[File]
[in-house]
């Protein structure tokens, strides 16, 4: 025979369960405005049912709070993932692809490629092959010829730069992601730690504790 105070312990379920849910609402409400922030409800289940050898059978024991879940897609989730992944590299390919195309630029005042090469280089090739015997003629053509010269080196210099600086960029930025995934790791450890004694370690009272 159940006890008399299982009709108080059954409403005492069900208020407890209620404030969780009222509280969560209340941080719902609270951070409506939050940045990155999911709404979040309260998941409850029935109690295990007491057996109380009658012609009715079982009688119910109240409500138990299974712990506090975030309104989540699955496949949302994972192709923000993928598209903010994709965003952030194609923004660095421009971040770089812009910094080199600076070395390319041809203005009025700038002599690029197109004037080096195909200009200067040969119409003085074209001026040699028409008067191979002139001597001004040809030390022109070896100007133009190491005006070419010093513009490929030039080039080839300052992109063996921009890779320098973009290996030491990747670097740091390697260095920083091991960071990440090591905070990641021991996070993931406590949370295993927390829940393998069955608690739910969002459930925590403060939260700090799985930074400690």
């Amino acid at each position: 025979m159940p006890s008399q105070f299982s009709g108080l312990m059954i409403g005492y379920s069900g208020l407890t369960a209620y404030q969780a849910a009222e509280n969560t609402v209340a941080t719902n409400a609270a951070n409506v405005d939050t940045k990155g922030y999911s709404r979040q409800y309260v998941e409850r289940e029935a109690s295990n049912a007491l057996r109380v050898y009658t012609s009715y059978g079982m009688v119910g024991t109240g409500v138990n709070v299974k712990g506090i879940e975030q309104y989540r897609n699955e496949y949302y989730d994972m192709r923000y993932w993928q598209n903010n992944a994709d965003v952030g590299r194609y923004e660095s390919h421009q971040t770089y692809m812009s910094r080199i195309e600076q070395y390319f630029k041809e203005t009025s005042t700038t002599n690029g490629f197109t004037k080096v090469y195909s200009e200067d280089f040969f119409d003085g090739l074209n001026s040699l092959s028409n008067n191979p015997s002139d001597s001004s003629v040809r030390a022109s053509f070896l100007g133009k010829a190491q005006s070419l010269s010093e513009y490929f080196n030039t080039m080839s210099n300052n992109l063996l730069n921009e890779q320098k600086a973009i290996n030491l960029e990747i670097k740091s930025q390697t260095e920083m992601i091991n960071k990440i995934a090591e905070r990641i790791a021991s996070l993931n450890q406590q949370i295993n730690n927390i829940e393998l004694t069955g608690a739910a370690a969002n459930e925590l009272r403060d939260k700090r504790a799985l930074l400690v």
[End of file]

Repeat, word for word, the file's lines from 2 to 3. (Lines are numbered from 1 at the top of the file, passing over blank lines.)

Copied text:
């Protein structure tokens, strides 16, 4: 025979369960405005049912709070993932692809490629092959010829730069992601730690504790 105070312990379920849910609402409400922030409800289940050898059978024991879940897609989730992944590299390919195309630029005042090469280089090739015997003629053509010269080196210099600086960029930025995934790791450890004694370690009272 159940006890008399299982009709108080059954409403005492069900208020407890209620404030969780009222509280969560209340941080719902609270951070409506939050940045990155999911709404979040309260998941409850029935109690295990007491057996109380009658012609009715079982009688119910109240409500138990299974712990506090975030309104989540699955496949949302994972192709923000993928598209903010994709965003952030194609923004660095421009971040770089812009910094080199600076070395390319041809203005009025700038002599690029197109004037080096195909200009200067040969119409003085074209001026040699028409008067191979002139001597001004040809030390022109070896100007133009190491005006070419010093513009490929030039080039080839300052992109063996921009890779320098973009290996030491990747670097740091390697260095920083091991960071990440090591905070990641021991996070993931406590949370295993927390829940393998069955608690739910969002459930925590403060939260700090799985930074400690």
């Amino acid at each position: 025979m159940p006890s008399q105070f299982s009709g108080l312990m059954i409403g005492y379920s069900g208020l407890t369960a209620y404030q969780a849910a009222e509280n969560t609402v209340a941080t719902n409400a609270a951070n409506v405005d939050t940045k990155g922030y999911s709404r979040q409800y309260v998941e409850r289940e029935a109690s295990n049912a007491l057996r109380v050898y009658t012609s009715y059978g079982m009688v119910g024991t109240g409500v138990n709070v299974k712990g506090i879940e975030q309104y989540r897609n699955e496949y949302y989730d994972m192709r923000y993932w993928q598209n903010n992944a994709d965003v952030g590299r194609y923004e660095s390919h421009q971040t770089y692809m812009s910094r080199i195309e600076q070395y390319f630029k041809e203005t009025s005042t700038t002599n690029g490629f197109t004037k080096v090469y195909s200009e200067d280089f040969f119409d003085g090739l074209n001026s040699l092959s028409n008067n191979p015997s002139d001597s001004s003629v040809r030390a022109s053509f070896l100007g133009k010829a190491q005006s070419l010269s010093e513009y490929f080196n030039t080039m080839s210099n300052n992109l063996l730069n921009e890779q320098k600086a973009i290996n030491l960029e990747i670097k740091s930025q390697t260095e920083m992601i091991n960071k990440i995934a090591e905070r990641i790791a021991s996070l993931n450890q406590q949370i295993n730690n927390i829940e393998l004694t069955g608690a739910a370690a969002n459930e925590l009272r403060d939260k700090r504790a799985l930074l400690v």